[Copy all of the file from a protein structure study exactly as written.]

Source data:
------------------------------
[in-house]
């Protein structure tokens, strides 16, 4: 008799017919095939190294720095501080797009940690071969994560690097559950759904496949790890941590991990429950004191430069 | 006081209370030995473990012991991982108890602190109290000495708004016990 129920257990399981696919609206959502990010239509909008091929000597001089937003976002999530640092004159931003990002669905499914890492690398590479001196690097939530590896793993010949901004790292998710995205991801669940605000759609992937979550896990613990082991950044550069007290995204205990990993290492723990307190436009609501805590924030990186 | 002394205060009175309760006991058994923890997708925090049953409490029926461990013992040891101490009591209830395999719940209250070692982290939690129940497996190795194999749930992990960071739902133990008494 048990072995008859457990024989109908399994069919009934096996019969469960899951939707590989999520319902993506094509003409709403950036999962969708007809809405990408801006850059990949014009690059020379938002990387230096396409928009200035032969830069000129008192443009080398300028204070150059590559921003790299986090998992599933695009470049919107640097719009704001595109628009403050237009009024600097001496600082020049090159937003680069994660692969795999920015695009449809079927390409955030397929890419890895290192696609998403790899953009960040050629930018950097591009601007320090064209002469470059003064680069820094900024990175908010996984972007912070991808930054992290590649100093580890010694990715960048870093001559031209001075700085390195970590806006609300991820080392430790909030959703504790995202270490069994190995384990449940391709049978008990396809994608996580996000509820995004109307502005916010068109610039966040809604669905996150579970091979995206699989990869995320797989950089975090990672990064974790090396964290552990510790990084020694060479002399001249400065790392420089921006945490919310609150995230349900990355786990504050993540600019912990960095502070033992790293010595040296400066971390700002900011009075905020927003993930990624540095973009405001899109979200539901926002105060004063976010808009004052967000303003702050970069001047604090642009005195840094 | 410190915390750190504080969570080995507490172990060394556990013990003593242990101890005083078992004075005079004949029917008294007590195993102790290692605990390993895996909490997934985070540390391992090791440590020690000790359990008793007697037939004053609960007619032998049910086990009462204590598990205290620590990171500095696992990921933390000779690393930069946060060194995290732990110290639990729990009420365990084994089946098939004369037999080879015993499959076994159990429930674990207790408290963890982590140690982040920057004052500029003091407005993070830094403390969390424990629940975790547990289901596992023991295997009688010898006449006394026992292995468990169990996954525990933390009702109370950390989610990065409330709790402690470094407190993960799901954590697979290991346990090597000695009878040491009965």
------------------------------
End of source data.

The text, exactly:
[in-house]
């Protein structure tokens, strides 16, 4: 008799017919095939190294720095501080797009940690071969994560690097559950759904496949790890941590991990429950004191430069 | 006081209370030995473990012991991982108890602190109290000495708004016990 129920257990399981696919609206959502990010239509909008091929000597001089937003976002999530640092004159931003990002669905499914890492690398590479001196690097939530590896793993010949901004790292998710995205991801669940605000759609992937979550896990613990082991950044550069007290995204205990990993290492723990307190436009609501805590924030990186 | 002394205060009175309760006991058994923890997708925090049953409490029926461990013992040891101490009591209830395999719940209250070692982290939690129940497996190795194999749930992990960071739902133990008494 048990072995008859457990024989109908399994069919009934096996019969469960899951939707590989999520319902993506094509003409709403950036999962969708007809809405990408801006850059990949014009690059020379938002990387230096396409928009200035032969830069000129008192443009080398300028204070150059590559921003790299986090998992599933695009470049919107640097719009704001595109628009403050237009009024600097001496600082020049090159937003680069994660692969795999920015695009449809079927390409955030397929890419890895290192696609998403790899953009960040050629930018950097591009601007320090064209002469470059003064680069820094900024990175908010996984972007912070991808930054992290590649100093580890010694990715960048870093001559031209001075700085390195970590806006609300991820080392430790909030959703504790995202270490069994190995384990449940391709049978008990396809994608996580996000509820995004109307502005916010068109610039966040809604669905996150579970091979995206699989990869995320797989950089975090990672990064974790090396964290552990510790990084020694060479002399001249400065790392420089921006945490919310609150995230349900990355786990504050993540600019912990960095502070033992790293010595040296400066971390700002900011009075905020927003993930990624540095973009405001899109979200539901926002105060004063976010808009004052967000303003702050970069001047604090642009005195840094 | 410190915390750190504080969570080995507490172990060394556990013990003593242990101890005083078992004075005079004949029917008294007590195993102790290692605990390993895996909490997934985070540390391992090791440590020690000790359990008793007697037939004053609960007619032998049910086990009462204590598990205290620590990171500095696992990921933390000779690393930069946060060194995290732990110290639990729990009420365990084994089946098939004369037999080879015993499959076994159990429930674990207790408290963890982590140690982040920057004052500029003091407005993070830094403390969390424990629940975790547990289901596992023991295997009688010898006449006394026992292995468990169990996954525990933390009702109370950390989610990065409330709790402690470094407190993960799901954590697979290991346990090597000695009878040491009965």